Canada approves new pipelines to boost exports, greens ready to fight
By David Ljunggren and Leah Schnurr
OTTAWA (Reuters) - Canada on Tuesday approved Kinder Morgan Inc's hotly contested plan to twin a pipeline from the Alberta oil sands to the Pacific coast, setting up a battle with environmentalists who helped elect Prime Minister Justin Trudeau.
The government, under pressure from both green groups and the energy industry, said allowing Kinder Morgan to build a second pipeline next to its existing Trans Mountain line will help ensure oil exports reach Asia and reduce reliance on the U.S. market.
"Our duty is to permit infrastructure so Canada's resources get to market in a more environmentally responsible way, creating jobs and a thriving economy," Trudeau told a news conference, adding he was "under no illusions" that the Kinder Morgan decision would be bitterly disputed.
The government blocked Enbridge Inc's Northern Gateway pipeline from Alberta to the Pacific Coast, as expected. Trudeau had long opposed the project, which would run through the Great Bear Rainforest.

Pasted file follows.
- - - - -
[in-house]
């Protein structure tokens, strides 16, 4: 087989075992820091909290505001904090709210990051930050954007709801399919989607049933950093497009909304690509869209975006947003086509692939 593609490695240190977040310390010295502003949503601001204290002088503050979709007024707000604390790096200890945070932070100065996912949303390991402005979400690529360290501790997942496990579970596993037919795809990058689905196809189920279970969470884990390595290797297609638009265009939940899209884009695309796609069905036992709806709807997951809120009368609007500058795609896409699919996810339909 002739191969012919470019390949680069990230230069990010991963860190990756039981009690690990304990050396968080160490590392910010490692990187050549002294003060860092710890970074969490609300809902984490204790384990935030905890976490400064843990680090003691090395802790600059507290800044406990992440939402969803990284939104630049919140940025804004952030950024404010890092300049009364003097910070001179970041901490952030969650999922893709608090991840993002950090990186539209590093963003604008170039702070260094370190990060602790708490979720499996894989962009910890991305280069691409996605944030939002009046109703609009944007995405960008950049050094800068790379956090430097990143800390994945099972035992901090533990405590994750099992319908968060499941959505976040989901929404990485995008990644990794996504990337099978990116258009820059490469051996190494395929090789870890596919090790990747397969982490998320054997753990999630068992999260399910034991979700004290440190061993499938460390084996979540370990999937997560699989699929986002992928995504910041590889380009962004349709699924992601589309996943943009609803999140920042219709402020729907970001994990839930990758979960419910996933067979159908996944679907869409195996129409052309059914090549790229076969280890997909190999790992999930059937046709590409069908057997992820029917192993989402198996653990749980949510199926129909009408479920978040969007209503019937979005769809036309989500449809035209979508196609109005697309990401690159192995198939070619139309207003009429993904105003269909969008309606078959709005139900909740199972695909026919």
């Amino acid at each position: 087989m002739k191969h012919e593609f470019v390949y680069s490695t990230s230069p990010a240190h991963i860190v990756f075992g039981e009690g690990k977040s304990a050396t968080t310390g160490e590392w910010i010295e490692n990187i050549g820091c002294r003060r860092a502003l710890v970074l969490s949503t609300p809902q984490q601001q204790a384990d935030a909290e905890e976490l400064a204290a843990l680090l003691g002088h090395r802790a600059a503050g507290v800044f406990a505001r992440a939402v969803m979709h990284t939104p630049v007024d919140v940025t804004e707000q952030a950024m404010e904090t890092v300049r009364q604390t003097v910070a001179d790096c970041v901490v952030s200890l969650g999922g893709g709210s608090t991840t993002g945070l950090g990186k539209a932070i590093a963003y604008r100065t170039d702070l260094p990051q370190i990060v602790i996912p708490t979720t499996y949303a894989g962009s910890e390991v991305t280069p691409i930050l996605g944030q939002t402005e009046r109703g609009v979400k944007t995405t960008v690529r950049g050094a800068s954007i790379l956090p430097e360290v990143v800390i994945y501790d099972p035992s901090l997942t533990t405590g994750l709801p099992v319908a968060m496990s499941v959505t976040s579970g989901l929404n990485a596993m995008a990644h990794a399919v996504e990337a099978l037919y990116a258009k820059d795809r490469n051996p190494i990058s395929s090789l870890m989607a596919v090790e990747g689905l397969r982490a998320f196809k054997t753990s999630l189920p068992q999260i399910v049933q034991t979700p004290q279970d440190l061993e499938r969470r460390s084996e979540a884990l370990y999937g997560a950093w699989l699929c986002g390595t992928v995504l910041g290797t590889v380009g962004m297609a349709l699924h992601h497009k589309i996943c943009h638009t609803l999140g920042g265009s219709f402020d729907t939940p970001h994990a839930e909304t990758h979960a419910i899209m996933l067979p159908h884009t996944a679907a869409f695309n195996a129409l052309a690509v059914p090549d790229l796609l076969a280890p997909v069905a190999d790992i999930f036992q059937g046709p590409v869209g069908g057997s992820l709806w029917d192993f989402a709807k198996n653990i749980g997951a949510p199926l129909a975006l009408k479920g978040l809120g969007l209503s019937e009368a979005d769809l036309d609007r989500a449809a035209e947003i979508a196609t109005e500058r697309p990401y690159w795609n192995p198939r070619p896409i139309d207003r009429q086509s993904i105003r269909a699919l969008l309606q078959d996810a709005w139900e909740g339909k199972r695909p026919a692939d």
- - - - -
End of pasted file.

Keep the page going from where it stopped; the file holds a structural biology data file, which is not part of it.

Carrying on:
Enbridge, however, will be allowed to replace the Canadian segments of its ageing Line 3 from Alberta to Wisconsin. The proposed upgrade had been less controversial than Northern Gateway project. Enbridge said it expected the pipeline to enter service in 2019, pending U.S. regulatory approval.
Canada's energy sector, hit hard by a two-year slump in oil prices, wants more pipelines to help ease bottlenecks in moving crude out of Alberta. Canada, home to the world's third-largest crude reserves, wants to diversify away from its reliance on the United States and into Asian markets.
Kinder Morgan's C$6.8 billion ($5.06 billion) project would nearly triple capacity on the artery to 890,000 barrels a day.
""We are getting a chance to break our landlock. We're getting a chance to sell to China and other new markets at better prices," Alberta Premier Rachel Notley said in a statement. Continued...